NATO's chief said Tuesday the Western alliance will continue its expansion despite Russian opposition and warned Moscow it has no veto on Georgia's bid to become a member.
In a strong message of support for Georgia after its debilitating war with Russia, NATO Secretary-General Jaap de Hoop Scheffer said "the road to NATO is still wide open" and Russia cannot not break the alliance's ties with the former Soviet republic through military action.
"The process of NATO enlargement will continue, with due caution but also with a clear purpose - to help create a stable, undivided Europe," he said in a speech at Tbilisi State University during a two-day visit.
"No other country will have a veto over that process, nor will we allow our strong ties to Georgia to be broken by outside military intervention and pressure," he said. "Georgia has a rightful place in this Europe."
De Hoop Scheffer was accompanied to Georgia by the NATO ambassadors of all 26 allies - a display of unity. The ambassadors broke off for separate meetings Tuesday but the entire delegation was to visit Gori, a city targeted by Russian bombs and tanks, in the afternoon.
De Hoop Scheffer condemned Russia's recognition of the two separatist regions in Georgia, saying Georgia's sovereignty and territorial integrity must be respected. He also called on Moscow to tone down its rhetoric.
Reflecting NATO's precarious position, however, he said NATO is "not in the business of punishing Russia" and does not want to be.
"Punishing Russia is not the way forward. The way forward, really, is to help Georgia," he said.
De Hoop Scheffer said NATO would not accept Russian demands that it choose between Russia and Georgia.
He said NATO still wants to work with Russia but stressed that it had put some ties on hold until Moscow complies with an EU-brokered cease-fire and withdraws its forces to positions held before the war erupted Aug. 7 in separatist South Ossetia.
Georgia has angered Russia with its drive to join NATO. The alliance in April declined to take a key step toward membership for Georgia but assured the nation that it will eventually join.
De Hoop Scheffer said that decisions stands. But he said he could not give a timetable, stressing that decisions on the path to membership require consensus and acknowledging differences within the alliance about how soon Georgia might join.
Earlier Tuesday, de Hoop Scheffer met with Georgia's parliament speaker during the second day of a visit that comes with thousands of Russian troops still on Georgian soil, more than a month after a war that has caused mounting confrontation between Moscow and the West.
De Hoop Scheffer said he and the NATO ambassadors were in the ex-Soviet republic "to show solidarity with its people, to show that we stand by them as they work to reshape their country and take their proper place in the European and Euro-Atlantic community."
He said it was "fitting" to be meeting in Georgia's colonnaded parliament building, the hub of the peaceful Rose Revolution protests in 2003 that ushered President Mikhail Saakashvili to power and set the country firmly on a pro-Western path.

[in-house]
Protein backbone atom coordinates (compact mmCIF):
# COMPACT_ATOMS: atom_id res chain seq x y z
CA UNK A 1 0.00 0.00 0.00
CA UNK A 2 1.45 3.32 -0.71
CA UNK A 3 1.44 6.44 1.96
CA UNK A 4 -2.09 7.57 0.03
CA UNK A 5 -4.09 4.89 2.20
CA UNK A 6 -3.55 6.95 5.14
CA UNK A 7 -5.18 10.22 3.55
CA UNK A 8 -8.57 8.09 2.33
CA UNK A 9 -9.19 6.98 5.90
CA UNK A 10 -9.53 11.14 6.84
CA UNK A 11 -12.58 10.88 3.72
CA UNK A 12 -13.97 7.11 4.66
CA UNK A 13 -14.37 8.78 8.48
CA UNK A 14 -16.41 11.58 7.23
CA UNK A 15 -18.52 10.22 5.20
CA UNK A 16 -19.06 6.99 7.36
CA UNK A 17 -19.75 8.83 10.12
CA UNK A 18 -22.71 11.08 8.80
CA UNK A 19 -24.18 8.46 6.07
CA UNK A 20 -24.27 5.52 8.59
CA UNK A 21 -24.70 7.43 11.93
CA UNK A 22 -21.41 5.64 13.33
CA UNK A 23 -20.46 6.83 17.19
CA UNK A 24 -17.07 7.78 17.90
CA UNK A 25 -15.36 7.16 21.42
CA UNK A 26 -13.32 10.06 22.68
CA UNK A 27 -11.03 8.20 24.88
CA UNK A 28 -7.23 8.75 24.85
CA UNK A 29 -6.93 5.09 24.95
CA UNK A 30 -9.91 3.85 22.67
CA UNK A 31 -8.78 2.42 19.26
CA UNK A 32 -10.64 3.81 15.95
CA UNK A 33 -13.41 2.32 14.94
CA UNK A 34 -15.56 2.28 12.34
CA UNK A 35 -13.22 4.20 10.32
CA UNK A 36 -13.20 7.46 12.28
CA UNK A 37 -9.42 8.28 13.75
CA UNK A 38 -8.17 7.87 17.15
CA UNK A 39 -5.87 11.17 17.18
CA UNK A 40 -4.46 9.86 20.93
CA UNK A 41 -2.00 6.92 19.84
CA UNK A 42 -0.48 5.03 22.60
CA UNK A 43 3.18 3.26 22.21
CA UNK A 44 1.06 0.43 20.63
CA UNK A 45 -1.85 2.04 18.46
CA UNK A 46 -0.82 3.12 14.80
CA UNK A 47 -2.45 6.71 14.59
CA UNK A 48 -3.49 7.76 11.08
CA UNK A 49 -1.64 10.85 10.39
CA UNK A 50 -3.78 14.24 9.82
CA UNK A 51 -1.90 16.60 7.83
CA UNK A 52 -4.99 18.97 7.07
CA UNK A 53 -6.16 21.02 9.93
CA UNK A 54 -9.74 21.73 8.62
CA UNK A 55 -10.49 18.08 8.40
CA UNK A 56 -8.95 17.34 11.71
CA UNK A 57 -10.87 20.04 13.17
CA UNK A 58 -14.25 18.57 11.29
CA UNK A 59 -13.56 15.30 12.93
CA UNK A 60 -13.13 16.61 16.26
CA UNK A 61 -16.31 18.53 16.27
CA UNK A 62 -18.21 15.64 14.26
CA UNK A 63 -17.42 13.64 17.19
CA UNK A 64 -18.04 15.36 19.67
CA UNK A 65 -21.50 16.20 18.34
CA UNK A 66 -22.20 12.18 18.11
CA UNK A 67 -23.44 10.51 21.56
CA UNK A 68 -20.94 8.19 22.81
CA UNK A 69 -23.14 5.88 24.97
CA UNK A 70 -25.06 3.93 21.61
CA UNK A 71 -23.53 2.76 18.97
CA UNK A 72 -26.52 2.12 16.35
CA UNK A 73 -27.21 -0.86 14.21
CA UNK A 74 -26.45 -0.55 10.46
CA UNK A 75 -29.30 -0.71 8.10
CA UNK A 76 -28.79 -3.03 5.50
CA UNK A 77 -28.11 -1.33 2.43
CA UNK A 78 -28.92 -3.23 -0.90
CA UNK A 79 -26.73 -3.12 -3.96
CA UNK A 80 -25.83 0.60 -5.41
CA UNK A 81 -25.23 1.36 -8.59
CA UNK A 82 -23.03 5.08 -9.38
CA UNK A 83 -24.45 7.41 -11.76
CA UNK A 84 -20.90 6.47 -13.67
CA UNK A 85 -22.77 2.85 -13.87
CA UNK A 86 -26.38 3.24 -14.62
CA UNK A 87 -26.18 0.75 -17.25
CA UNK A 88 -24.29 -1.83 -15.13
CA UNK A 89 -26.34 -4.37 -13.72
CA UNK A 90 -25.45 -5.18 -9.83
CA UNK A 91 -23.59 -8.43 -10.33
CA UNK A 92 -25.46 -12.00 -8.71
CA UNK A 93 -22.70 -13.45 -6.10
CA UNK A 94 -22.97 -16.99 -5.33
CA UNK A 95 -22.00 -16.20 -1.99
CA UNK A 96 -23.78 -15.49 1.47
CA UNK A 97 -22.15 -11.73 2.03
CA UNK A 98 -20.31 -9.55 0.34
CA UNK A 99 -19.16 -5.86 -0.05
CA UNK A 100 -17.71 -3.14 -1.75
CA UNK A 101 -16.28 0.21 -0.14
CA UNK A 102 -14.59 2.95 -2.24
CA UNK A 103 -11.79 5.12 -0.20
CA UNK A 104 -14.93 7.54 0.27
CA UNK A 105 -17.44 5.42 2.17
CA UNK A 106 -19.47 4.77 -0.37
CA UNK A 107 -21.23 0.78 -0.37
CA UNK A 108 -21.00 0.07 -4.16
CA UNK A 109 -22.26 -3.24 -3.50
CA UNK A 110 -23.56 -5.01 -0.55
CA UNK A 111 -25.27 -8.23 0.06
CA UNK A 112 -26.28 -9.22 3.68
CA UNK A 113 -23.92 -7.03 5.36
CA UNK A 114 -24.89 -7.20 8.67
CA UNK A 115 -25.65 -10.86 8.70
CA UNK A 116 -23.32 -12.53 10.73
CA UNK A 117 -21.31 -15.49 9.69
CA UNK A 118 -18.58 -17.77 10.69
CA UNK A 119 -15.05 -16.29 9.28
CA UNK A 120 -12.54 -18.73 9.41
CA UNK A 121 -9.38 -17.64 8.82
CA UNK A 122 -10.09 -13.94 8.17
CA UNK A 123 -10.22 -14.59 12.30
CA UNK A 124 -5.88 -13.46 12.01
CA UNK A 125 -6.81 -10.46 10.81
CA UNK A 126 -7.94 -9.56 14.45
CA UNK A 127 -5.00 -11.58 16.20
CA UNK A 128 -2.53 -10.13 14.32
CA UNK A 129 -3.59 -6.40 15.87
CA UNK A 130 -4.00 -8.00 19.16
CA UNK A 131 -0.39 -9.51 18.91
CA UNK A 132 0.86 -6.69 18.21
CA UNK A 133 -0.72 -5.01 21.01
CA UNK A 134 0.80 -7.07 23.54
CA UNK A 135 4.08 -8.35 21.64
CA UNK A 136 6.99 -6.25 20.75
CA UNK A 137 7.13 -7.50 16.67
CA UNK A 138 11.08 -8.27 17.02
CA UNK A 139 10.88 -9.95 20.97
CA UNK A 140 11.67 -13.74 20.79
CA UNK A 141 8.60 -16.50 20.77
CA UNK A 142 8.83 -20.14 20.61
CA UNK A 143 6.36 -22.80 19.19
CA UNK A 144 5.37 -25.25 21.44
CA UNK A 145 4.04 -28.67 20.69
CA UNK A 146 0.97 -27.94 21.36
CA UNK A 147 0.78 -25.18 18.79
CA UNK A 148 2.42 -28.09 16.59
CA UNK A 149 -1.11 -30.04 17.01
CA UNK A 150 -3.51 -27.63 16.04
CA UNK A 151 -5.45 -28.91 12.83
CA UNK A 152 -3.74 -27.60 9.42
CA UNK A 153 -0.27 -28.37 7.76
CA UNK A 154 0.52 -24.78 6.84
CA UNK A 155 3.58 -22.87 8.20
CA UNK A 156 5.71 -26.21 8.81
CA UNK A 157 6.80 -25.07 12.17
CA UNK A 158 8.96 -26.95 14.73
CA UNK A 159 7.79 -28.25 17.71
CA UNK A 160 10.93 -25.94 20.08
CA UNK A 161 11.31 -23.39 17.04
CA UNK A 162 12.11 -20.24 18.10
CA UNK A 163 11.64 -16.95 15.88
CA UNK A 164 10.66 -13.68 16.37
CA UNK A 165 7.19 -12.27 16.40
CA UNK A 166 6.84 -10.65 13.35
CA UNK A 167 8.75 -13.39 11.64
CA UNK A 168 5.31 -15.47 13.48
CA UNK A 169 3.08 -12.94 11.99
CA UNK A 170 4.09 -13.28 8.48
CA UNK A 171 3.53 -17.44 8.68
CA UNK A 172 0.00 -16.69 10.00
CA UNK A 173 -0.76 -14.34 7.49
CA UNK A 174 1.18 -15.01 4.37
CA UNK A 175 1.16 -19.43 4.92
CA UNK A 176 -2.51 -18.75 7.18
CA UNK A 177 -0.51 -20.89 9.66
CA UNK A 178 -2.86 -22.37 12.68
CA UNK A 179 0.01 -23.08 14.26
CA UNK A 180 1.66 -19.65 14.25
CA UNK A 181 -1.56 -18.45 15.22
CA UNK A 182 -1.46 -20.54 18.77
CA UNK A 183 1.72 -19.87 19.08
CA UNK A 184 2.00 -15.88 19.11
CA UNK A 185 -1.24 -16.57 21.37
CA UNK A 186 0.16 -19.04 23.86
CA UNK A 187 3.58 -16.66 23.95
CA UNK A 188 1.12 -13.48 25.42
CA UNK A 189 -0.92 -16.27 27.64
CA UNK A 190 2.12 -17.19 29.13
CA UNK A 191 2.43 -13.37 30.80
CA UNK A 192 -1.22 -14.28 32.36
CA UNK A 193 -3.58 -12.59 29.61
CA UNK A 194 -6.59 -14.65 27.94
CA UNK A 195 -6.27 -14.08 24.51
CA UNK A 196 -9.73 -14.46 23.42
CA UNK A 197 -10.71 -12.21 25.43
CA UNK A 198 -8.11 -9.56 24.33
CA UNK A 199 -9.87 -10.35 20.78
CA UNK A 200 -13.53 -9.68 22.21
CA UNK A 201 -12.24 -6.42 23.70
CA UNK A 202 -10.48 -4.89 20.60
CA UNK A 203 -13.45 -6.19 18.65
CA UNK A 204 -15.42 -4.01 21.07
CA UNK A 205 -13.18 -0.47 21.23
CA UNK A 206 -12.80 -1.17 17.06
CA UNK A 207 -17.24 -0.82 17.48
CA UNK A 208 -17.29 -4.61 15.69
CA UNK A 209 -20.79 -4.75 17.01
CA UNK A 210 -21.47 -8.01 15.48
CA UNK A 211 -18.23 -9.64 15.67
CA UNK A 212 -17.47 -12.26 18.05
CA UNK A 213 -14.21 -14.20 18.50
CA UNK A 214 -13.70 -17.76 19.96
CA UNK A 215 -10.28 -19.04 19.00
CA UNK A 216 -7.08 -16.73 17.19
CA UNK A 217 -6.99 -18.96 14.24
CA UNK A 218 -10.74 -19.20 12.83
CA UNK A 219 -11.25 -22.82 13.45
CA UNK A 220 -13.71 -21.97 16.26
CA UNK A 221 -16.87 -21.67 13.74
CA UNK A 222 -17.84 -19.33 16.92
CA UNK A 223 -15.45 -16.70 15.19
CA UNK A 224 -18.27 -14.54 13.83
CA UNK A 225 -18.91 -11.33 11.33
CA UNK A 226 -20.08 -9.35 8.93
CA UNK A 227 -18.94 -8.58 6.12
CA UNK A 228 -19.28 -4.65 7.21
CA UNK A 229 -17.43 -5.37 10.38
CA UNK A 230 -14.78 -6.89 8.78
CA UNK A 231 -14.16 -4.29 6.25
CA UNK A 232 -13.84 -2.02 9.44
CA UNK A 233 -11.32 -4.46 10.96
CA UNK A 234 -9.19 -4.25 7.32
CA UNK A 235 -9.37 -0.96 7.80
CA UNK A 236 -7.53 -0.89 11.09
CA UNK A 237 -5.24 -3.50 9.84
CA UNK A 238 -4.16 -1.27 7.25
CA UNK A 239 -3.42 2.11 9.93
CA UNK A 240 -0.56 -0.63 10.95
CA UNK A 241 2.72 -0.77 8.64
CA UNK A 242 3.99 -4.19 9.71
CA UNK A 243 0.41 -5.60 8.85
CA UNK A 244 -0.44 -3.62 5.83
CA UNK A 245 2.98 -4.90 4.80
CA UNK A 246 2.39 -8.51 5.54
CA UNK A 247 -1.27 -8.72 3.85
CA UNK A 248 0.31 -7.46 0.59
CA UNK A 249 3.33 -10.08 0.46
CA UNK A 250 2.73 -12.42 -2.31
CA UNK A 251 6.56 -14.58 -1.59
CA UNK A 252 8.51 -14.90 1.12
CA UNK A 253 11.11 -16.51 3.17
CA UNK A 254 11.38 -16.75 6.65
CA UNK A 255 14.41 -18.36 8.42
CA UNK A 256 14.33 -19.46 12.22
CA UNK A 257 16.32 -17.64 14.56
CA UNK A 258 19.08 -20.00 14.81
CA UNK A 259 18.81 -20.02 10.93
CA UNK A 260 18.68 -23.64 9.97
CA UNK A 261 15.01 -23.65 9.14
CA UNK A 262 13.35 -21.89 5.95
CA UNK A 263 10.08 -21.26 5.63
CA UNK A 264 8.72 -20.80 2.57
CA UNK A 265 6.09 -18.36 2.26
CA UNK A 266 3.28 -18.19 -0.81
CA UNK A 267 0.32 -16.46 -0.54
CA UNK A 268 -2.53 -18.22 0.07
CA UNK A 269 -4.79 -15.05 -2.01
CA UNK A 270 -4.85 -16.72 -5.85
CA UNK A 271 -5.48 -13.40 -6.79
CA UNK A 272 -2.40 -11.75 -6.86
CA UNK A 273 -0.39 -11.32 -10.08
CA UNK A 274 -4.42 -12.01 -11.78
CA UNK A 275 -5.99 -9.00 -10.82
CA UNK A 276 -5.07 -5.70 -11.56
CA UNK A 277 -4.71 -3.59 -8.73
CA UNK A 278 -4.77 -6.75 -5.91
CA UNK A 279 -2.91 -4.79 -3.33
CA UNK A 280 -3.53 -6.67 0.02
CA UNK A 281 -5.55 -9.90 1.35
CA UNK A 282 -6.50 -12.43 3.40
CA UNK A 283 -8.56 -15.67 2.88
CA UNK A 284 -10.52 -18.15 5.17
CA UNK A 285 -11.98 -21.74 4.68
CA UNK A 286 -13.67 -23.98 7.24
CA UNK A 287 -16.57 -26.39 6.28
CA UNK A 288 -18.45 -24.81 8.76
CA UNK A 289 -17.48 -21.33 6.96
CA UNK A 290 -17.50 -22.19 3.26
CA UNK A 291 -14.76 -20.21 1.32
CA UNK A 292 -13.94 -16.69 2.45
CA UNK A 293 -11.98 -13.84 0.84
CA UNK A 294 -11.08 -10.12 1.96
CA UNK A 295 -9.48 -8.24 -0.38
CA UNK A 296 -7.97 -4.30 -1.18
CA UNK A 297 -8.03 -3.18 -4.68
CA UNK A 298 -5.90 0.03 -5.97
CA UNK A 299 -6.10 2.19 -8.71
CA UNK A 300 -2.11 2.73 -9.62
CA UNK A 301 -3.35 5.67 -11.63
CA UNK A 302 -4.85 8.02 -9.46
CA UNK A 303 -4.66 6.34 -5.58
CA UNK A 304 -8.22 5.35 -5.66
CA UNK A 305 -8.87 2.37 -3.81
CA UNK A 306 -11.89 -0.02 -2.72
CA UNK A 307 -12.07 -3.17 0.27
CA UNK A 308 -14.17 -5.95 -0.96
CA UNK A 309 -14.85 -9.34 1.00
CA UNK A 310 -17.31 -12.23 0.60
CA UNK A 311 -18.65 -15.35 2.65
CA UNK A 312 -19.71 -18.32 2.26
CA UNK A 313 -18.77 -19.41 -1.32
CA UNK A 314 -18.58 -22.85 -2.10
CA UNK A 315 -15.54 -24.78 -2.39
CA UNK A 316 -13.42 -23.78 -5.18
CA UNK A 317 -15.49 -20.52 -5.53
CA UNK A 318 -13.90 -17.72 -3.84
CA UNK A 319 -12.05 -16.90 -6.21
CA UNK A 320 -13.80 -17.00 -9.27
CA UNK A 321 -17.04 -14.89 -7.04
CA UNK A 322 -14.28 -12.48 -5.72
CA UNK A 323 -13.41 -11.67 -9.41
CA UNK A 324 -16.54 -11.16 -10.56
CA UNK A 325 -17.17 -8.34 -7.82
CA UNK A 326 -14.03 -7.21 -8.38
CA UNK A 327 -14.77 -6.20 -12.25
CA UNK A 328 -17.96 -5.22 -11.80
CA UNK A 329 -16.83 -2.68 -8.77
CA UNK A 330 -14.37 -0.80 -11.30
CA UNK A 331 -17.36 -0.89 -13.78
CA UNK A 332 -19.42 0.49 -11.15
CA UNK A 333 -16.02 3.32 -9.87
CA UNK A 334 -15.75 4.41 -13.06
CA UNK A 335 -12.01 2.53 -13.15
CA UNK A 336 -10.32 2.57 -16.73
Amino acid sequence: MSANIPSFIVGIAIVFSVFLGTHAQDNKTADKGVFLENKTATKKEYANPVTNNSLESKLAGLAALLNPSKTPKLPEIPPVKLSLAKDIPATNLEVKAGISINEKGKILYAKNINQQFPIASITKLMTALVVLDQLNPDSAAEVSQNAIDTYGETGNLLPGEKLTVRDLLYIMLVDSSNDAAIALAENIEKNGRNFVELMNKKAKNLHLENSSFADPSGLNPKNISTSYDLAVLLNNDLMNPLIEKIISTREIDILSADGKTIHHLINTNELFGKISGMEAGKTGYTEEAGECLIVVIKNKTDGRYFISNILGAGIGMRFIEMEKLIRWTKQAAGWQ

The parliament speaker, Saakashvili ally David Bakradze, said while the governing party faces strong opposition, the country is united in its desire to join NATO and integrate with the West.
The war has damaged Saakashvili's standing on Georgia's turbulent political stage, with some Georgians questioning the wisdom of the country's Aug. 7 offensive targeting separatist South Ossetia. Saakashvili claims Georgia was responding to Russian aggression.
Russian tanks, troops and warplanes immediately repelled the Georgian attack on its South Ossetian allies and drove deep into Georgia in a five-day war that killed hundreds of people and displaced nearly 200,000.
On Monday, de Hoop Scheffer and Georgia's prime minister signed documents creating the new NATO-Georgia Commission conceived in the wake of the war to emphasize alliance support for Georgia and oversee further relations.
The NATO leader also condemned Russia's use of "disproportional force" and emphasized NATO's demand that Moscow withdraw to positions its forces held before the fighting erupted, complying with a cease-fire deal brokered by French President Nicolas Sarkozy.
Under a supplemental agreement Sarkozy reached last week, Russia has pledged to withdraw its forces from Georgian territory outside South Ossetia and Abkhazia, within 10 days of the deployment of EU monitors expected to be in place by Oct. 1.
But Moscow has said it will maintain nearly 8,000 troops in South Ossetia and Abkhazia for the foreseeable future. The U.S. and European Union say that would flagrantly violate the commitment to withdraw to pre-conflict positions.
The unresolved status of South Ossetia and Abkhazia has always given alliance members pause about accepting Georgia. The persistent Russian presence adds to questions about how to handle the membership aspirations of a country with large chunks of territory beyond its control.
Russia has adamantly opposed NATO membership for Georgia, whose location straddling a key westward energy route for Caspian and Central Asian oil and gas supplies gives it outsize geopolitical importance.
Georgia has emerged as a major focus of a struggle for influence, pitting a resurgent Russia against the United States and the EU amid relations that have become increasingly frayed over the past decade.
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